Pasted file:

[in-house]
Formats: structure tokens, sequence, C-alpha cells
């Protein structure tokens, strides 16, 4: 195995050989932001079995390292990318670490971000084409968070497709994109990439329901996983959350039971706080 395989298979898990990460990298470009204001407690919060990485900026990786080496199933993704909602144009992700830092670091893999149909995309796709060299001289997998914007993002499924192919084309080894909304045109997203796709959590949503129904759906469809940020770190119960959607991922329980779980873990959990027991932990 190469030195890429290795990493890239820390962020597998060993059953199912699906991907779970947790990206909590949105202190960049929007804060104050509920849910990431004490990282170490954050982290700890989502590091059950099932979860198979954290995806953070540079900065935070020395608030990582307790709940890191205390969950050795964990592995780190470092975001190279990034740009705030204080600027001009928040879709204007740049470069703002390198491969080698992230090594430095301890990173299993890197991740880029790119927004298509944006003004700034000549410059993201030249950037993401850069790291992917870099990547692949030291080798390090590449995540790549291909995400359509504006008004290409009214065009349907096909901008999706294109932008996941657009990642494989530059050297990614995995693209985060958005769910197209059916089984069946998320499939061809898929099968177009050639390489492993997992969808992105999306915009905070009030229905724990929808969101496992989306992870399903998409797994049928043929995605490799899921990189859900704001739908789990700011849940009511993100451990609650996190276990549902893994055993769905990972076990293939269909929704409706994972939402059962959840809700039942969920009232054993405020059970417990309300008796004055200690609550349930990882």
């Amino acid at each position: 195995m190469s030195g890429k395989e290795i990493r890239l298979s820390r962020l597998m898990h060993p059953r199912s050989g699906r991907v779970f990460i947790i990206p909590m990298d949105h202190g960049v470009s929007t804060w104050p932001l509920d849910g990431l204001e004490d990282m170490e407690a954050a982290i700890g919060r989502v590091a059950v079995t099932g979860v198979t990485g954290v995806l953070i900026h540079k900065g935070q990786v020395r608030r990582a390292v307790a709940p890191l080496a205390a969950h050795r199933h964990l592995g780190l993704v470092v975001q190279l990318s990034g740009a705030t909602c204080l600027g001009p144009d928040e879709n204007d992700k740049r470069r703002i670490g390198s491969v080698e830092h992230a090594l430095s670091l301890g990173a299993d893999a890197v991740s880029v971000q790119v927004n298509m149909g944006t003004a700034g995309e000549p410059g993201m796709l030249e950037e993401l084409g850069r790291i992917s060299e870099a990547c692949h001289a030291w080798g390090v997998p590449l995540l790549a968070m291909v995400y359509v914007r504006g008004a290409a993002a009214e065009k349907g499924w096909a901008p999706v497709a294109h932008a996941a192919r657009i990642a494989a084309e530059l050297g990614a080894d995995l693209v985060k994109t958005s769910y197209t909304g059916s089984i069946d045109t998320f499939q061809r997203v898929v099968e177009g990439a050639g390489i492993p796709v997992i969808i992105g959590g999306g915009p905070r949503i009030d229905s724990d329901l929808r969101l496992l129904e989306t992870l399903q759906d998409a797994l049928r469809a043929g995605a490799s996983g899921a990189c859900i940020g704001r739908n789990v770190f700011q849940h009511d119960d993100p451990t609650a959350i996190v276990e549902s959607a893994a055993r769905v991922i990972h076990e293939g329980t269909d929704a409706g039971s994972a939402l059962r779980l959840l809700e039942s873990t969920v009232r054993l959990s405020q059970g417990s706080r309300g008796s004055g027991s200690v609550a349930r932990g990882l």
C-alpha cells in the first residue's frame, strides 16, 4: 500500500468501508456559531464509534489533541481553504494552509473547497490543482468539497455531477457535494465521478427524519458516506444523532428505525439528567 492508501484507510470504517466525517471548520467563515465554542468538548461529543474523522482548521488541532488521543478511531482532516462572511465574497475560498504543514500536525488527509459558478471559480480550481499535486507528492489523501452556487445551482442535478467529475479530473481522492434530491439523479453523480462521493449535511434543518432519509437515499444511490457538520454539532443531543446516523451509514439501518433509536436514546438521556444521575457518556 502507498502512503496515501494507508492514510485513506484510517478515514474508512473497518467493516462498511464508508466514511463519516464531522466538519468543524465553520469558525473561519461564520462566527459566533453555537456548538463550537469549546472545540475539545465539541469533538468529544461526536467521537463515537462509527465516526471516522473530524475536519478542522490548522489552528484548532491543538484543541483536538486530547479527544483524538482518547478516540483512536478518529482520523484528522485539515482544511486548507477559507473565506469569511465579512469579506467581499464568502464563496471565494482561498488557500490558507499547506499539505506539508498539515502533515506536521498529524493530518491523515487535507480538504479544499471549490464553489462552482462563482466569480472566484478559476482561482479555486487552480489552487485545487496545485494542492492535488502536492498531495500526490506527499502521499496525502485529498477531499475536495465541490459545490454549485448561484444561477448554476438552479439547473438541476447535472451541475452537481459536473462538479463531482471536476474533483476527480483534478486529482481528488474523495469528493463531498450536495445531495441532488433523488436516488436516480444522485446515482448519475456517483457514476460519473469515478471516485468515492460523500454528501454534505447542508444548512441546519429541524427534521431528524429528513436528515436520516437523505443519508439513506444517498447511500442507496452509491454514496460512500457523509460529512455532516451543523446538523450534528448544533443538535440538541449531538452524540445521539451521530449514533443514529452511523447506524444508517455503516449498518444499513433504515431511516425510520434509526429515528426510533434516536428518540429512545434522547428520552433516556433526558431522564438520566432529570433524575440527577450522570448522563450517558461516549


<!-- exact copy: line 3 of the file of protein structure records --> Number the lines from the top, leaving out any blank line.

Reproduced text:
């Protein structure tokens, strides 16, 4: 195995050989932001079995390292990318670490971000084409968070497709994109990439329901996983959350039971706080 395989298979898990990460990298470009204001407690919060990485900026990786080496199933993704909602144009992700830092670091893999149909995309796709060299001289997998914007993002499924192919084309080894909304045109997203796709959590949503129904759906469809940020770190119960959607991922329980779980873990959990027991932990 190469030195890429290795990493890239820390962020597998060993059953199912699906991907779970947790990206909590949105202190960049929007804060104050509920849910990431004490990282170490954050982290700890989502590091059950099932979860198979954290995806953070540079900065935070020395608030990582307790709940890191205390969950050795964990592995780190470092975001190279990034740009705030204080600027001009928040879709204007740049470069703002390198491969080698992230090594430095301890990173299993890197991740880029790119927004298509944006003004700034000549410059993201030249950037993401850069790291992917870099990547692949030291080798390090590449995540790549291909995400359509504006008004290409009214065009349907096909901008999706294109932008996941657009990642494989530059050297990614995995693209985060958005769910197209059916089984069946998320499939061809898929099968177009050639390489492993997992969808992105999306915009905070009030229905724990929808969101496992989306992870399903998409797994049928043929995605490799899921990189859900704001739908789990700011849940009511993100451990609650996190276990549902893994055993769905990972076990293939269909929704409706994972939402059962959840809700039942969920009232054993405020059970417990309300008796004055200690609550349930990882």